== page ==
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Massage Today
June 17, 2009

Massage Therapy Foundation Announces 2009 Student Case Report Winners

Five exceptional students are the winners of the Massage Therapy Foundation's 2009 Annual Student Case Report Contest. This contest supports the Foundation's belief that education about research will build a deeper appreciation of massage therapy.

The student case report contest promotes research literacy in massage therapy schools by integrating research into schools' existing programs. With the support and cooperation of schools, students learn to write a research case report and simultaneously begin to incorporate research into their practice habits.

This year's first place Gold Award goes to Amy Axt Hanson from the Cortiva Institute, Seattle School of Massage Therapy. Her report is titled, "Improving Mobility in a Client with Hypochondroplasia (Dwarfism): A Case Report." As the first place winner, Ms. Hanson receives $2,500 cash along with an invitation to present her report during a Foundation-sponsored session at the American Massage Therapy Association (AMTA) National Convention that will take place this September in Orlando, Fla. Additionally, Ms. Hanson and her faculty supervisor will each be awarded a $1,000 stipend to attend the convention and an opportunity to publish her report.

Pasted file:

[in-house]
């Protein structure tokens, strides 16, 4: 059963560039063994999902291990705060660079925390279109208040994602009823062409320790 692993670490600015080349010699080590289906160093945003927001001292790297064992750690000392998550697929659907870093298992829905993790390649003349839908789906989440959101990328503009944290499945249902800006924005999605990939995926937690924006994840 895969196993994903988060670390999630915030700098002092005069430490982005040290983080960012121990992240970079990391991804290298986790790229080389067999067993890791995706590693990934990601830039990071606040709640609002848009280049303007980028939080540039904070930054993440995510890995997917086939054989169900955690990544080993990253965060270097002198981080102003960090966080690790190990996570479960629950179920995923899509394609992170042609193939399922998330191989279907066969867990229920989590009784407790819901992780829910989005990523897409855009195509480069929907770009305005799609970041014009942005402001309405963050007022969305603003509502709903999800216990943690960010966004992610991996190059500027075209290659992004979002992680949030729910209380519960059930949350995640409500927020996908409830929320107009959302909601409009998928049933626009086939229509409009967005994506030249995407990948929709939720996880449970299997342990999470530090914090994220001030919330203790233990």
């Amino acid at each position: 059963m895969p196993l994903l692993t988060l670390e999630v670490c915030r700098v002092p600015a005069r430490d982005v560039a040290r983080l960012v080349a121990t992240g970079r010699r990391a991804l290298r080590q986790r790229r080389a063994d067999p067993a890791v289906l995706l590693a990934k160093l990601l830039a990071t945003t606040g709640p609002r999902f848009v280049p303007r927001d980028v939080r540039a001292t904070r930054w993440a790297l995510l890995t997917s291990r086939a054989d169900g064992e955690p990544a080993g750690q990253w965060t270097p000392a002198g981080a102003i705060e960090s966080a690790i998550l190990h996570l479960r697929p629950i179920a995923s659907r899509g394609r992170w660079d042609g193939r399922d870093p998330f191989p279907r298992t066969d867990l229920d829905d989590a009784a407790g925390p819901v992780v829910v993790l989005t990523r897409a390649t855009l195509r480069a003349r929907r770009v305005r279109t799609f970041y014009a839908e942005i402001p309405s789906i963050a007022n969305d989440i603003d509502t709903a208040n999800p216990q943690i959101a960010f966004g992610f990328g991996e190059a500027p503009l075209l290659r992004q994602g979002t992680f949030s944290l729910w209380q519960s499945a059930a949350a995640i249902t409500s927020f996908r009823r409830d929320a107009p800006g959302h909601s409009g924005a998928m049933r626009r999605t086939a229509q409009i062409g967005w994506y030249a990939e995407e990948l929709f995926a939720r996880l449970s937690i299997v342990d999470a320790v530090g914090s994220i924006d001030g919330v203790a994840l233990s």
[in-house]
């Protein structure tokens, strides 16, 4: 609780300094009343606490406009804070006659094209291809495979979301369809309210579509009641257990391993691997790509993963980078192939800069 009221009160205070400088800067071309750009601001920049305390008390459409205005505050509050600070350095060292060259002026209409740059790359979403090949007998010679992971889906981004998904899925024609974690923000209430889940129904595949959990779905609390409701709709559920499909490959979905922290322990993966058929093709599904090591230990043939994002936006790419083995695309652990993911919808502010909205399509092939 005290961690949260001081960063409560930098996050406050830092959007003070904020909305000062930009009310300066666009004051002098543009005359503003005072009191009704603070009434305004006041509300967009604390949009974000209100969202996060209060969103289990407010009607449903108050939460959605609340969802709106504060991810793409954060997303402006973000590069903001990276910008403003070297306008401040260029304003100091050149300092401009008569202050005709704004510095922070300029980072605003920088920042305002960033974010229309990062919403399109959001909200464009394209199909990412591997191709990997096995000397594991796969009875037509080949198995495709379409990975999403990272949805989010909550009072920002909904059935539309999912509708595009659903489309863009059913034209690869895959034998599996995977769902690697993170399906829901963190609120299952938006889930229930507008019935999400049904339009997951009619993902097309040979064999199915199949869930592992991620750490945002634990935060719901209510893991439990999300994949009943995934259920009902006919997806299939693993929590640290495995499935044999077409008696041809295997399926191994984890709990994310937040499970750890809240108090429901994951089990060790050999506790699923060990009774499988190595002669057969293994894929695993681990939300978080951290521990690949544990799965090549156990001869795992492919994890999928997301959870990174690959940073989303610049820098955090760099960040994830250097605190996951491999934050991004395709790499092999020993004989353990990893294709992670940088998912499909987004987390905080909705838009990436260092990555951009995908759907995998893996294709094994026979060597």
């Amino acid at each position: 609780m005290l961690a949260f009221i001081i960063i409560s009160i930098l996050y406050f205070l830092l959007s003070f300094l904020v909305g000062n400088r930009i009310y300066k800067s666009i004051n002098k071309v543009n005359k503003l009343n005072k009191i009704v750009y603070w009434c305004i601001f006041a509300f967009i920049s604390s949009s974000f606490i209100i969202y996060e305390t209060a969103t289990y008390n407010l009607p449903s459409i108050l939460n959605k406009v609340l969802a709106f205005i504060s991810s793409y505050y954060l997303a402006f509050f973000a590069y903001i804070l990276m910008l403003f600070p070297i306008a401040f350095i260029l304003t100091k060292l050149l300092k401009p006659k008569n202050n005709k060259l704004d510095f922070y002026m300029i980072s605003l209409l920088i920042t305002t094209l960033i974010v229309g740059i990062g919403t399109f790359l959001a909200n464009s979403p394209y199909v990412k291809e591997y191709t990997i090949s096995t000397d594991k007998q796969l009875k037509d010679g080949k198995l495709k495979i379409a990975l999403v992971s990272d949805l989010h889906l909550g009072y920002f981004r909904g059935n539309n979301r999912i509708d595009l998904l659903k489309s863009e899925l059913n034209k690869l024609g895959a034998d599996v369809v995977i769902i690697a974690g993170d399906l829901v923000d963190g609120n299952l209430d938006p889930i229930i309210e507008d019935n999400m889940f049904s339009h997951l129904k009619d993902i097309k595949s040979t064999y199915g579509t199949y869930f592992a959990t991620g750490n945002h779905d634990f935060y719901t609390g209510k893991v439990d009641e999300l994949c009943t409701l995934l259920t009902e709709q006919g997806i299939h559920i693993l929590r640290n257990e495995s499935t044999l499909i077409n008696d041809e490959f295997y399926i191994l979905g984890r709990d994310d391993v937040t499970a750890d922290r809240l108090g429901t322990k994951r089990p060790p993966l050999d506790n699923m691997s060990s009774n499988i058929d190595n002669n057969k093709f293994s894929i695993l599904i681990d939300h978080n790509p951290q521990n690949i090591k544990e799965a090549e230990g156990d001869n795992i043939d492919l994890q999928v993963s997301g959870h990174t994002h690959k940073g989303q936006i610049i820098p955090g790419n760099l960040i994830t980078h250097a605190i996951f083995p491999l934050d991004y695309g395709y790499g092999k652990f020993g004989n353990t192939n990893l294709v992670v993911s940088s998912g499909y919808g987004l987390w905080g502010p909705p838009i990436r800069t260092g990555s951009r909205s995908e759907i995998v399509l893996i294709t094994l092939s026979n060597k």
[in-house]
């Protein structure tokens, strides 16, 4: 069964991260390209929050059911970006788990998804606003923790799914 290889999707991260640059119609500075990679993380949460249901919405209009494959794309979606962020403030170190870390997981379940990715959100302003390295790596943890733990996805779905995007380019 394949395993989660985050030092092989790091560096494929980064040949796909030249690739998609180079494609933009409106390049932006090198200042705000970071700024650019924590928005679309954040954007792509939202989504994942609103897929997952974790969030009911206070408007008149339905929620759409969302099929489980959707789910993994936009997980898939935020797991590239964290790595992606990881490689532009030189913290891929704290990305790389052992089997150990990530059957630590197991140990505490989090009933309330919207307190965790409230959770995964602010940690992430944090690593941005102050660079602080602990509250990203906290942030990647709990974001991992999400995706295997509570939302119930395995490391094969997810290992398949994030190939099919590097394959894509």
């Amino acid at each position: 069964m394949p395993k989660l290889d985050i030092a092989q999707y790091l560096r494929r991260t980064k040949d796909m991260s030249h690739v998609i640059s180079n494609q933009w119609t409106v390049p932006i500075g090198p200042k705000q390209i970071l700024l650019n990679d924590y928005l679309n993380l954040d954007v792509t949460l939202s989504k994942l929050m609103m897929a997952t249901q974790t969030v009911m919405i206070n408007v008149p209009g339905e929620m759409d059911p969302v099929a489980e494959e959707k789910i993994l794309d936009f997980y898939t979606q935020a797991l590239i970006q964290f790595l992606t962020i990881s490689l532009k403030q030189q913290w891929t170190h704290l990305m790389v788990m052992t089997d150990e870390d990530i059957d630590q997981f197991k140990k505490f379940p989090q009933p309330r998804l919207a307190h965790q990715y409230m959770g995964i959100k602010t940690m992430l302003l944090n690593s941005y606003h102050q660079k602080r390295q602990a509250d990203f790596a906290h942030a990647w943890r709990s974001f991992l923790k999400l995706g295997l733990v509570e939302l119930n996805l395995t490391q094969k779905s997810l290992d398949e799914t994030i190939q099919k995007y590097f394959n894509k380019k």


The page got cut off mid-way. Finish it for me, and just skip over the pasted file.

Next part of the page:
The second place Silver Award goes to John Sherwin from Cortiva Institute, Seattle School of Massage Therapy. His report is titled, "Impact of Massage Therapy on Treatment of Adhesive Capsulitis." As a Silver Award winner, Mr. Sherwin receives $2,000 cash and an invitation to present his case report as a poster at the poster session during the AMTA National Convention.

Three students are being recognized with an Honorable Mention. The Honorable Mentions are Christin Gray from Algonquin College in Ottawa, Canada with a report titled "Management of Lower Body Pain in a Client with a Chronic Lumbar Disk Herniation"; Monika Hocklander from Cortiva Institute, Seattle School of Massage Therapy with a report titled "Intuitive Listening and Body Reading: Are They Viable Tools in Massage and Bodywork?" and Brian D. F. Richmond, MPH from Potomac Massage Therapy Institute with a report titled "Massage Effectiveness for Client with Post-Polio Syndrome."

Source: Massage Therapy Foundation


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